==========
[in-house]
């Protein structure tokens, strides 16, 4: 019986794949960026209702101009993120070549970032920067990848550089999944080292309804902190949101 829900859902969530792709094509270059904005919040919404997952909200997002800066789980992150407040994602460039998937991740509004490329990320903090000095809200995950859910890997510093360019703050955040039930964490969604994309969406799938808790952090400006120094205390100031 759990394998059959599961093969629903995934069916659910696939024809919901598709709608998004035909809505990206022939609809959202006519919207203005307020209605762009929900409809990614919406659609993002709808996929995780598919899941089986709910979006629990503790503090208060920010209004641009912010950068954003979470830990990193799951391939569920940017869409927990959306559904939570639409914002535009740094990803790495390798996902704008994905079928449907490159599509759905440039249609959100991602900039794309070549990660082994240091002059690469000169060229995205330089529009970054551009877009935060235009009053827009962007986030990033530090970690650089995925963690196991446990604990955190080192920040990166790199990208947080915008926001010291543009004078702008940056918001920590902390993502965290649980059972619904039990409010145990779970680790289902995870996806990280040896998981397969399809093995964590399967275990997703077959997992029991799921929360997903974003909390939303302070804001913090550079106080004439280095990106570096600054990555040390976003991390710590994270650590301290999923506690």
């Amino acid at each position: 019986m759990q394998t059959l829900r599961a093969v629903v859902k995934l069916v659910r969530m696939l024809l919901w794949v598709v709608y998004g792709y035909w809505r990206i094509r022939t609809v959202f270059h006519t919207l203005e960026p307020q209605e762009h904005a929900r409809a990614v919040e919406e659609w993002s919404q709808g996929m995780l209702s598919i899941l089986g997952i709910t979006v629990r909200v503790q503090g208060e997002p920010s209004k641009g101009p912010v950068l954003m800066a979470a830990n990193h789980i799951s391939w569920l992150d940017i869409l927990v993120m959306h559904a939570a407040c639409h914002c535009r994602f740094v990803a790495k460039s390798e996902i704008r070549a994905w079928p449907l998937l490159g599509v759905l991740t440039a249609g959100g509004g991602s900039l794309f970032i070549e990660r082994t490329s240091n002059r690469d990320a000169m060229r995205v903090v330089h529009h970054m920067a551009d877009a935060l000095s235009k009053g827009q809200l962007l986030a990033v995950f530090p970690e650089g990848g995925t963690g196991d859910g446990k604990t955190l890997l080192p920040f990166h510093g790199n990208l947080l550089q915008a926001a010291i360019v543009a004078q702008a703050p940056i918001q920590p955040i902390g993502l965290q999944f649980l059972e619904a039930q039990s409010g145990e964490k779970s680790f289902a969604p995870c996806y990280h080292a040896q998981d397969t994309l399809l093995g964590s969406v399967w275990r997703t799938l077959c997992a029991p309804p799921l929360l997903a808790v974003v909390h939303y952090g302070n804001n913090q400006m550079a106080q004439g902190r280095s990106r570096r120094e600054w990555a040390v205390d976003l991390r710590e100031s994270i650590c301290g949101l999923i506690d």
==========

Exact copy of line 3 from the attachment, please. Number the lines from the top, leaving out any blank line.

């Amino acid at each position: 019986m759990q394998t059959l829900r599961a093969v629903v859902k995934l069916v659910r969530m696939l024809l919901w794949v598709v709608y998004g792709y035909w809505r990206i094509r022939t609809v959202f270059h006519t919207l203005e960026p307020q209605e762009h904005a929900r409809a990614v919040e919406e659609w993002s919404q709808g996929m995780l209702s598919i899941l089986g997952i709910t979006v629990r909200v503790q503090g208060e997002p920010s209004k641009g101009p912010v950068l954003m800066a979470a830990n990193h789980i799951s391939w569920l992150d940017i869409l927990v993120m959306h559904a939570a407040c639409h914002c535009r994602f740094v990803a790495k460039s390798e996902i704008r070549a994905w079928p449907l998937l490159g599509v759905l991740t440039a249609g959100g509004g991602s900039l794309f970032i070549e990660r082994t490329s240091n002059r690469d990320a000169m060229r995205v903090v330089h529009h970054m920067a551009d877009a935060l000095s235009k009053g827009q809200l962007l986030a990033v995950f530090p970690e650089g990848g995925t963690g196991d859910g446990k604990t955190l890997l080192p920040f990166h510093g790199n990208l947080l550089q915008a926001a010291i360019v543009a004078q702008a703050p940056i918001q920590p955040i902390g993502l965290q999944f649980l059972e619904a039930q039990s409010g145990e964490k779970s680790f289902a969604p995870c996806y990280h080292a040896q998981d397969t994309l399809l093995g964590s969406v399967w275990r997703t799938l077959c997992a029991p309804p799921l929360l997903a808790v974003v909390h939303y952090g302070n804001n913090q400006m550079a106080q004439g902190r280095s990106r570096r120094e600054w990555a040390v205390d976003l991390r710590e100031s994270i650590c301290g949101l999923i506690d």